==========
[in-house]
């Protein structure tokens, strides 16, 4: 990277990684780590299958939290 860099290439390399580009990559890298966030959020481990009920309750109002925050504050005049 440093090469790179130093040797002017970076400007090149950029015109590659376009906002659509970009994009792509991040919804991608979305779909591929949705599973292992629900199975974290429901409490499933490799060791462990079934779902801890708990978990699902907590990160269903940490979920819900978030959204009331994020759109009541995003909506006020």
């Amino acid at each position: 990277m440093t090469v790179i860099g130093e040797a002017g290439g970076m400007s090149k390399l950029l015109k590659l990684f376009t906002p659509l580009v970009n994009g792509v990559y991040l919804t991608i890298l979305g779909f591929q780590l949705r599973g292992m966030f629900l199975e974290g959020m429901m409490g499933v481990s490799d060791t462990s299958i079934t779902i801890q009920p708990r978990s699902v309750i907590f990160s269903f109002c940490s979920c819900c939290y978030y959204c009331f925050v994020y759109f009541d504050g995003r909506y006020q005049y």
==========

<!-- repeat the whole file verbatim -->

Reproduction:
[in-house]
């Protein structure tokens, strides 16, 4: 990277990684780590299958939290 860099290439390399580009990559890298966030959020481990009920309750109002925050504050005049 440093090469790179130093040797002017970076400007090149950029015109590659376009906002659509970009994009792509991040919804991608979305779909591929949705599973292992629900199975974290429901409490499933490799060791462990079934779902801890708990978990699902907590990160269903940490979920819900978030959204009331994020759109009541995003909506006020």
């Amino acid at each position: 990277m440093t090469v790179i860099g130093e040797a002017g290439g970076m400007s090149k390399l950029l015109k590659l990684f376009t906002p659509l580009v970009n994009g792509v990559y991040l919804t991608i890298l979305g779909f591929q780590l949705r599973g292992m966030f629900l199975e974290g959020m429901m409490g499933v481990s490799d060791t462990s299958i079934t779902i801890q009920p708990r978990s699902v309750i907590f990160s269903f109002c940490s979920c819900c939290y978030y959204c009331f925050v994020y759109f009541d504050g995003r909506y006020q005049y």